Election-year smoke, mirrors, hot air


NEW YORK -- If you're drooling over the tax cuts suggested by the president in his State of the Union address, remember this: As a rule, nothing happens in a presidential election year.

Seductive ideas are offered, promises made, and silly to ruinous laws proposed. But that's nothing much more than political exhibitionism, which neither the Congress nor the White House expects to lead anywhere. Every perpetrator relies on his colleagues not to let his outrages succeed.

That, I hope, will be the fate of President Bush's tax approach (it's too improvisational to call a "plan"). On examination, few of the proposals amount to much.

The only change sure to take effect is lower tax withholding. Starting in March, you'll see more money in your paycheck -- but the rise will be so small as to look like a typo

graphical error.

You'll get an extra $2 to $7 a week, which it's your patriotic duty to spend on cars, houses or an extra pair of tube socks. This change affects single people earning $53,200 or less and married people earning $90,200 or less.

L But even that tiny dollop of money is all smoke and mirrors.

The mirrors: You're not really getting a tax cut. You're merely receiving part or all of your 1993 tax refund in advance. When tax time comes, some 8.5 million taxpayers will have to scramble for extra cash. What's more, the change undermines personal thrift at a time when America is savings-short. Tax-refund lump sums are more apt to be saved than is an extra $2 in your paycheck each week.

The smoke: The loss of these funds will cost the government $5.2 billion, forcing it to increase its borrowing. We the people will pay interest on that debt forever.

If you still want your refund in a lump sum, file a new W-4 form with your employer, asking that the same amount of money be withheld as was before.

All of Bush's other tax proposals depend on Congress and most won't go through, at least not unchanged. Or so I hope. Among them:

* Higher personal exemptions. Call this a reward for having babies. For each child under 18, the exemption would rise by $500, phasing out for families grossing over $157,000. The smoke: This tilts toward higher-income families. In 1993, a three-child family earning $40,000 might get $225 and a $140,000 family, $465. And you'd get no help with dependents such as elderly parents.

* IRA withdrawals. The president would let you strip your Individual Retirement Account, without penalty, for (1) uninsured medical expenses, (2) college or vocational-school tuition and (3) up to $10,000 to finance your first home.

The mirrors: The medical withdrawals seem to be good only for tax-deductible expenses -- those that exceed 7.5 percent of adjusted gross income, says Peter Elinsky of KPMG Peat Marwick. Few taxpayers ever meet that test.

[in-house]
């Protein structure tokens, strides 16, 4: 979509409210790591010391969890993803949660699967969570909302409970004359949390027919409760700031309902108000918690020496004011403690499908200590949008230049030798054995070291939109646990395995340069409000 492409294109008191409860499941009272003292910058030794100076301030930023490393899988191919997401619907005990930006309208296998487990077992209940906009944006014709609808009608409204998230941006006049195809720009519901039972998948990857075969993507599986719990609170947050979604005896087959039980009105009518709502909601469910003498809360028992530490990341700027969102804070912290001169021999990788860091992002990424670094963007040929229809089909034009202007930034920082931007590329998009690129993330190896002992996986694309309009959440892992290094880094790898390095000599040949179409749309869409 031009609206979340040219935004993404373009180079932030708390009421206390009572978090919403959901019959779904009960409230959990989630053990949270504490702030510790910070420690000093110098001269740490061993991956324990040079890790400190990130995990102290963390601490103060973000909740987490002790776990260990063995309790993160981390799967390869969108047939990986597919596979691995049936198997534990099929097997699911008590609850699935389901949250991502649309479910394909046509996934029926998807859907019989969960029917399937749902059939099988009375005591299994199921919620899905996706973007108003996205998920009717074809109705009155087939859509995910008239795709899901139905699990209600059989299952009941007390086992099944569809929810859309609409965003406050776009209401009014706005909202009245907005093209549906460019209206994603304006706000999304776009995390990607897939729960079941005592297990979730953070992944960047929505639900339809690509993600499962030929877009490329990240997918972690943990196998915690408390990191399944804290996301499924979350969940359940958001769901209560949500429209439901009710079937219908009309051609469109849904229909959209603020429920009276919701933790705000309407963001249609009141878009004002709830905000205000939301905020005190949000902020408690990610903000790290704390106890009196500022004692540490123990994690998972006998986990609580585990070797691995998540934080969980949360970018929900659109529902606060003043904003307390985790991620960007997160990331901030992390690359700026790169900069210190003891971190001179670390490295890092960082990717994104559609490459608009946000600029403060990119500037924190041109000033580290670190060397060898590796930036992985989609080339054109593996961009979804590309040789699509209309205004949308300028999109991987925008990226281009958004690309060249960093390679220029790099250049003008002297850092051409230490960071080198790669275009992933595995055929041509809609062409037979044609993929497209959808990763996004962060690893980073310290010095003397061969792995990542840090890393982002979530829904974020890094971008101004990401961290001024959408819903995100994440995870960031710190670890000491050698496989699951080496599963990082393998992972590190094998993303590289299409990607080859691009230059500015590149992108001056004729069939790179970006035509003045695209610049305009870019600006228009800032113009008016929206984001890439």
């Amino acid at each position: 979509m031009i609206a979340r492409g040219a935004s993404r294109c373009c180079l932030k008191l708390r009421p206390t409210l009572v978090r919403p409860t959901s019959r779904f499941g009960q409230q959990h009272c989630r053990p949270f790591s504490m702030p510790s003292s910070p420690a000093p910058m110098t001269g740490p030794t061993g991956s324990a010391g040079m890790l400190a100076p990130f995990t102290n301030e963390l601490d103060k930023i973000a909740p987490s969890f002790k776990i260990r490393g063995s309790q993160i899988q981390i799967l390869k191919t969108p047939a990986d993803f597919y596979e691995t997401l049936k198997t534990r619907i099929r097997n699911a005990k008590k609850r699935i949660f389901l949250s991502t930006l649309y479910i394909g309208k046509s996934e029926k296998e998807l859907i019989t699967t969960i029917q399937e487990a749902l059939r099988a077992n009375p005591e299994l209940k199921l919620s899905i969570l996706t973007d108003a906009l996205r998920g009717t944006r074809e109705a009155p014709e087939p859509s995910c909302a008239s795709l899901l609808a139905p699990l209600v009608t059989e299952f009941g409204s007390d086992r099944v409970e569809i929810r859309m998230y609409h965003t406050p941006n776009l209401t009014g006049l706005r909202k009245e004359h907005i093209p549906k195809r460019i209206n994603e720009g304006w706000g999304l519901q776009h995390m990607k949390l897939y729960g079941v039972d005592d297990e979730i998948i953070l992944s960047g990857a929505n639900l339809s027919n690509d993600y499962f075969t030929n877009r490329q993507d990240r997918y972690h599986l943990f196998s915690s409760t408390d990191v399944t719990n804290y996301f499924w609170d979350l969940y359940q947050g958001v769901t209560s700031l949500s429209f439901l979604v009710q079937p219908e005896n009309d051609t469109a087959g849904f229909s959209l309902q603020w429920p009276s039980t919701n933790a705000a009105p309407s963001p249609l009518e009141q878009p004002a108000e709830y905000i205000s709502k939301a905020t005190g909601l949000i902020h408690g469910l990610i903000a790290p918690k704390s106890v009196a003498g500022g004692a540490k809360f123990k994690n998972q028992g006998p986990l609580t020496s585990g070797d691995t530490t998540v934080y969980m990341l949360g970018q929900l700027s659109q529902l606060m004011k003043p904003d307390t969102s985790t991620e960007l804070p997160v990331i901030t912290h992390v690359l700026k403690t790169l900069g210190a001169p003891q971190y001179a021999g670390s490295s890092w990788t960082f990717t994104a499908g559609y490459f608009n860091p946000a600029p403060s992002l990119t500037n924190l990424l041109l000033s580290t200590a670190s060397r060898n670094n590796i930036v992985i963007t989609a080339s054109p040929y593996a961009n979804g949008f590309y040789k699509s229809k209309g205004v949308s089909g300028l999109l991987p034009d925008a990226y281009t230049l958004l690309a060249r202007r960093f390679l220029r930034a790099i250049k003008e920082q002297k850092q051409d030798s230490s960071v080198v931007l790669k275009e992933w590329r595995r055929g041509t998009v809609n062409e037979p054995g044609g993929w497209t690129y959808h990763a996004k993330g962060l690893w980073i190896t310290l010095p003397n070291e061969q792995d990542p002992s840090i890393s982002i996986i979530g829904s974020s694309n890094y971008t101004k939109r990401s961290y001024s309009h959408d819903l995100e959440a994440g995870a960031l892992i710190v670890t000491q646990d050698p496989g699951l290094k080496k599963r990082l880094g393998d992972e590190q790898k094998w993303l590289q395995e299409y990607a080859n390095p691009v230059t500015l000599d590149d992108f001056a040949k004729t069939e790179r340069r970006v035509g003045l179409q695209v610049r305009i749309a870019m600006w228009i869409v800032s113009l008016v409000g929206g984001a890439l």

As for using an IRA to save for a down payment on a house, the game may not be worth the candle, says Bill Brennan of Ernst & Young. Young people who start saving in the 15 percent bracket, then cash in at the 28 percent bracket, could net more money with an investment out side an IRA.

The smoke: Fraud is practically invited. How would the IRS know if you took a withdrawal to help cover a down payment, then used some of that money to buy a car?

* A tax credit for first-time homebuyers. Well, sort-of-first-time. You'd qualify if you haven't owned for the past three years (more detective work for the IRS) and bought before 1993. Your reward: a 10 percent credit on the price, up to $5,000. The smoke: There's no income limit, so tax money will be spent even on buyers who don't need it. And as usual, no crumbs have dropped off the table for the millions of taxpayers who rent.

* A deduction for losses on your home. You could write off your losses after a sale, to the extent they exceeded 10 percent of your income. The smoke: If you've owned a home before, you have probably rolled past profits into the place you own now. So to get the credit, the price has to drop by enough to erase those past profits, too. In real life, this proposal would mainly benefit first-time owners who bought at a peak, got caught in the real-estate price collapse and now have to move.

* Tightening the annuity rules. Bush would end the tax-deferral on commercially purchased individual annuities, except for people who will convert the savings into a lifetime income.

Annuities bought today, however, still operate under the old rules, which allow a tax-deferred buildup of savings even for people who will cash in at retirement.

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